Elon Musk has been credited with bringing Silicon Valleyesque practices to the rocket industry: the 60 to 80 hour weeks, frequent hardware as software upgrades, multi-tasking, free coffee, vested stock options, gala holiday parties each more extravagant than the last, and the other things.
Russia continued its dominance of the global satellite launch industry in 2015, conducting 29 of 86 orbital launches over the past 12 months. It also maintained its lead in botched launches, suffering two failures and one partial failure.
Vandenberg Air Force Base, Calif., (Jan. 31, 2015) – A United Launch Alliance (ULA) Delta II rocket carrying the Soil Moisture Active Passive (SMAP) payload for NASA lifted off from Space Launch Complex-2 at 6:22 a.m. PST today. This launch marks ULA’s second launch of 13 planned for 2015, and the 93rd successful mission since the company was formed.
Cape Canaveral Air Force Station, Fla., (Jan. 20, 2015) – A United Launch Alliance (ULA) Atlas V rocket carrying the third Mobile User Objective System satellite for the United States Navy launched from Space Launch Complex-41 at 8:04 p.m. EST today. The MUOS-3 spacecraft will ensure continued mission capability of the existing Ultra High Frequency Satellite Communications system that will provide improved and assured mobile communications to the warfighter.
Centennial, Colo., Dec. 29, 2014 (ULA PR) – United Launch Alliance, the nation’s premier space launch provider, congratulates its employees, suppliers and customers on another successful year, reliably and affordably launching 14 satellites to orbit with 100 percent mission success.
Sometimes things can go so well for so long that we forget – or try not to remember – just how difficult some tasks can be to achieve. Like getting to space, for example.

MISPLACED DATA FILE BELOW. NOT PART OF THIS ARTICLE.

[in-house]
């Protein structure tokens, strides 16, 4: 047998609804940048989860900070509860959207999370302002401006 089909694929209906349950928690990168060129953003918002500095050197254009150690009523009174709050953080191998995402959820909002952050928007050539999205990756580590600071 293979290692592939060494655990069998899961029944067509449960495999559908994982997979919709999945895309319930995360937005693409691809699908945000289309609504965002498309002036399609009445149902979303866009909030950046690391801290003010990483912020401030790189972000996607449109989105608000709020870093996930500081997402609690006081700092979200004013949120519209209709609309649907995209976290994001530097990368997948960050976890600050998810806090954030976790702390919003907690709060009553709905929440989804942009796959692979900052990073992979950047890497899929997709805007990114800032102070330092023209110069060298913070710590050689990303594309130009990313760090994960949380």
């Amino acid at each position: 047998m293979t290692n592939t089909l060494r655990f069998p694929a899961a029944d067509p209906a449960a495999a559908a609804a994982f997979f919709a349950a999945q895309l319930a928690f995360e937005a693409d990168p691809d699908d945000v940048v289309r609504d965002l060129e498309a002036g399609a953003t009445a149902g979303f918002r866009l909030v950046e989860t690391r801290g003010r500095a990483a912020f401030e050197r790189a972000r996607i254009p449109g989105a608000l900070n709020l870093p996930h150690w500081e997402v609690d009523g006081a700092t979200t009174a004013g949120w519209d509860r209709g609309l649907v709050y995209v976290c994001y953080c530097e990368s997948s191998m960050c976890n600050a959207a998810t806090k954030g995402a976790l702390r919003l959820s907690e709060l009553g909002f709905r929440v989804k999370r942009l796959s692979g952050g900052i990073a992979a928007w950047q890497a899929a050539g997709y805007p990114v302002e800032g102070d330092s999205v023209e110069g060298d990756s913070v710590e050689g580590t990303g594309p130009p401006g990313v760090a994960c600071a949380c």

That reality was driven home during three days in October when an expendable booster exploded in Virginia and an experimental space plane crashed in the Mojave Desert in California. This is the first of a multi-part series looking at these accidents and their impacts.
On Oct. 28, an Orbital Sciences Corporation Antares rocket exploded in spectacular fashion after takeoff from Wallops Island, Va. The rocket was carrying a Cygnus freighter bound for the International Space Station (ISS) under a contract with NASA.
Vandenberg Air Force Base, Calif., July 2, 2014 (ULA PR) – A United Launch Alliance (ULA) Delta II rocket carrying the Orbiting Carbon Observatory-2 (OCO-2) payload for NASA lifted off from Space Launch Complex-2 at 2:56 a.m. PDT today. This launch marks the 51st Delta II mission for NASA and Delta II’s return to flight as the first of two planned Delta II launches this year, and also the seventh ULA launch of 2014 and the 84th since the company was formed.
“Congratulations to the NASA Launch Services Program team, JPL and all of our mission partners on the successful launch of the OCO-2 satellite,” said Jim Sponnick, ULA vice president, Atlas and Delta Programs. “It is our honor to launch this important mission that will gather the scientific data to better understand planet earth.”
Continuing our look at U.S. launch vehicles, we turn our spotlight onto Orbital Sciences Corporation. Although the Virginia company is traditionally a supplier of small launch vehicles, it recently made the leap to medium-lift rockets.
Orbital currently operates four launch vehicles:
Pegasus, an air-launched solid-fuel vehicle for small satellites;
Taurus, a land-based variant of the Pegasus booster with a decommissioned Peacekeeper ballistic missile used as the first stage;
Minotaur, a family of small solid-fuel launchers that uses a mixture of decommissioned Peacekeeper and Minuteman II ballistic missile stages and Pegasus and Taurus technology; and,
Antares, a new medium-class, liquid-fuel booster developed under NASA’s Commercial Orbital Transportation Services (COTS) program that will launch Cygnus freighters to the International Space Station.
The company also is developing a new air-launched rocket nicknamed Pegasus II for Paul Allen’s Stratolaunch Systems company. This new medium launch vehicle is set to make its debut flight in 2016.
Let’s now take a closer look at Orbital’s programs. The launch history tables below are adapted from Wikipedia.